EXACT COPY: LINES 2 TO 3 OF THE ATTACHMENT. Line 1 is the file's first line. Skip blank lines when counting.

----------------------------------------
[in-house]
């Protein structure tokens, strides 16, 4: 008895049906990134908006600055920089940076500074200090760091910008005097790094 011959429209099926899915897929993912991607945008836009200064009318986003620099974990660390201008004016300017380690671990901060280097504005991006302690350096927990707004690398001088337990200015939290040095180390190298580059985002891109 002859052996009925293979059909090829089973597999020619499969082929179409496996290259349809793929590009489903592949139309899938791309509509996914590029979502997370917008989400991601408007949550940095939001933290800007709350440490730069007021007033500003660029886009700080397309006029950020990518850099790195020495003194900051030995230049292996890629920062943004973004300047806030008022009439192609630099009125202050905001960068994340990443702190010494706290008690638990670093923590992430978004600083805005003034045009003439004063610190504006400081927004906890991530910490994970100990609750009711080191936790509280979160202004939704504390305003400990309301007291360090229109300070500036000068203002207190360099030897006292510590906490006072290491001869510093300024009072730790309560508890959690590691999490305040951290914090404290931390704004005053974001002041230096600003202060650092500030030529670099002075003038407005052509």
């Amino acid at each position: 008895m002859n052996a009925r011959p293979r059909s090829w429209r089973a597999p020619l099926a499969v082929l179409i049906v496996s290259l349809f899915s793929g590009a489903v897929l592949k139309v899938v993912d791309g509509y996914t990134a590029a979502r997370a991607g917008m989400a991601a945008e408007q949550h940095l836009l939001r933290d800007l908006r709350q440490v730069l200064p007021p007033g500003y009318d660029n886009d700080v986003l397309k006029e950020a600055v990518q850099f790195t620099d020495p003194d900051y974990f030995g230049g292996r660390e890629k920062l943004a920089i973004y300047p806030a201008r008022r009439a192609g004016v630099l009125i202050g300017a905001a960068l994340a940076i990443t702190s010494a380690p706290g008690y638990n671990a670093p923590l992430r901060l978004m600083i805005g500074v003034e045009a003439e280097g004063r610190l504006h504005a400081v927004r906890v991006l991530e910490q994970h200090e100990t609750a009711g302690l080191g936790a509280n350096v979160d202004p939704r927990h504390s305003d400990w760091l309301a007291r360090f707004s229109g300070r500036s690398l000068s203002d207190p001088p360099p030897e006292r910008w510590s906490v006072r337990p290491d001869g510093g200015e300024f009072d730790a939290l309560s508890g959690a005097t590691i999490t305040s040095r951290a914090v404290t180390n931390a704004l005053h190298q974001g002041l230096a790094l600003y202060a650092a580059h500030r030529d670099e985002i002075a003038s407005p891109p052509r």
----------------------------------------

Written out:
């Protein structure tokens, strides 16, 4: 008895049906990134908006600055920089940076500074200090760091910008005097790094 011959429209099926899915897929993912991607945008836009200064009318986003620099974990660390201008004016300017380690671990901060280097504005991006302690350096927990707004690398001088337990200015939290040095180390190298580059985002891109 002859052996009925293979059909090829089973597999020619499969082929179409496996290259349809793929590009489903592949139309899938791309509509996914590029979502997370917008989400991601408007949550940095939001933290800007709350440490730069007021007033500003660029886009700080397309006029950020990518850099790195020495003194900051030995230049292996890629920062943004973004300047806030008022009439192609630099009125202050905001960068994340990443702190010494706290008690638990670093923590992430978004600083805005003034045009003439004063610190504006400081927004906890991530910490994970100990609750009711080191936790509280979160202004939704504390305003400990309301007291360090229109300070500036000068203002207190360099030897006292510590906490006072290491001869510093300024009072730790309560508890959690590691999490305040951290914090404290931390704004005053974001002041230096600003202060650092500030030529670099002075003038407005052509």
């Amino acid at each position: 008895m002859n052996a009925r011959p293979r059909s090829w429209r089973a597999p020619l099926a499969v082929l179409i049906v496996s290259l349809f899915s793929g590009a489903v897929l592949k139309v899938v993912d791309g509509y996914t990134a590029a979502r997370a991607g917008m989400a991601a945008e408007q949550h940095l836009l939001r933290d800007l908006r709350q440490v730069l200064p007021p007033g500003y009318d660029n886009d700080v986003l397309k006029e950020a600055v990518q850099f790195t620099d020495p003194d900051y974990f030995g230049g292996r660390e890629k920062l943004a920089i973004y300047p806030a201008r008022r009439a192609g004016v630099l009125i202050g300017a905001a960068l994340a940076i990443t702190s010494a380690p706290g008690y638990n671990a670093p923590l992430r901060l978004m600083i805005g500074v003034e045009a003439e280097g004063r610190l504006h504005a400081v927004r906890v991006l991530e910490q994970h200090e100990t609750a009711g302690l080191g936790a509280n350096v979160d202004p939704r927990h504390s305003d400990w760091l309301a007291r360090f707004s229109g300070r500036s690398l000068s203002d207190p001088p360099p030897e006292r910008w510590s906490v006072r337990p290491d001869g510093g200015e300024f009072d730790a939290l309560s508890g959690a005097t590691i999490t305040s040095r951290a914090v404290t180390n931390a704004l005053h190298q974001g002041l230096a790094l600003y202060a650092a580059h500030r030529d670099e985002i002075a003038s407005p891109p052509r």